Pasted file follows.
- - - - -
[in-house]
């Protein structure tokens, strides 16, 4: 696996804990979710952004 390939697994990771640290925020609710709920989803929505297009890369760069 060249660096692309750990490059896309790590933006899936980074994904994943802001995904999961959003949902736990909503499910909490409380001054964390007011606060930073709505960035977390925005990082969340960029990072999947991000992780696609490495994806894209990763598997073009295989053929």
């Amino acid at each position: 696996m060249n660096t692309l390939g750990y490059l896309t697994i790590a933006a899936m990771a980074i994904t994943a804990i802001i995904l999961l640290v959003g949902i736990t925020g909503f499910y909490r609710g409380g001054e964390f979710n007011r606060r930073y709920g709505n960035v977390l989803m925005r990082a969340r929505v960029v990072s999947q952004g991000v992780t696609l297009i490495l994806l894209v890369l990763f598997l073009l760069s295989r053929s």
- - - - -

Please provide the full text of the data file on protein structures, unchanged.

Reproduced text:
[in-house]
């Protein structure tokens, strides 16, 4: 696996804990979710952004 390939697994990771640290925020609710709920989803929505297009890369760069 060249660096692309750990490059896309790590933006899936980074994904994943802001995904999961959003949902736990909503499910909490409380001054964390007011606060930073709505960035977390925005990082969340960029990072999947991000992780696609490495994806894209990763598997073009295989053929």
């Amino acid at each position: 696996m060249n660096t692309l390939g750990y490059l896309t697994i790590a933006a899936m990771a980074i994904t994943a804990i802001i995904l999961l640290v959003g949902i736990t925020g909503f499910y909490r609710g409380g001054e964390f979710n007011r606060r930073y709920g709505n960035v977390l989803m925005r990082a969340r929505v960029v990072s999947q952004g991000v992780t696609l297009i490495l994806l894209v890369l990763f598997l073009l760069s295989r053929s």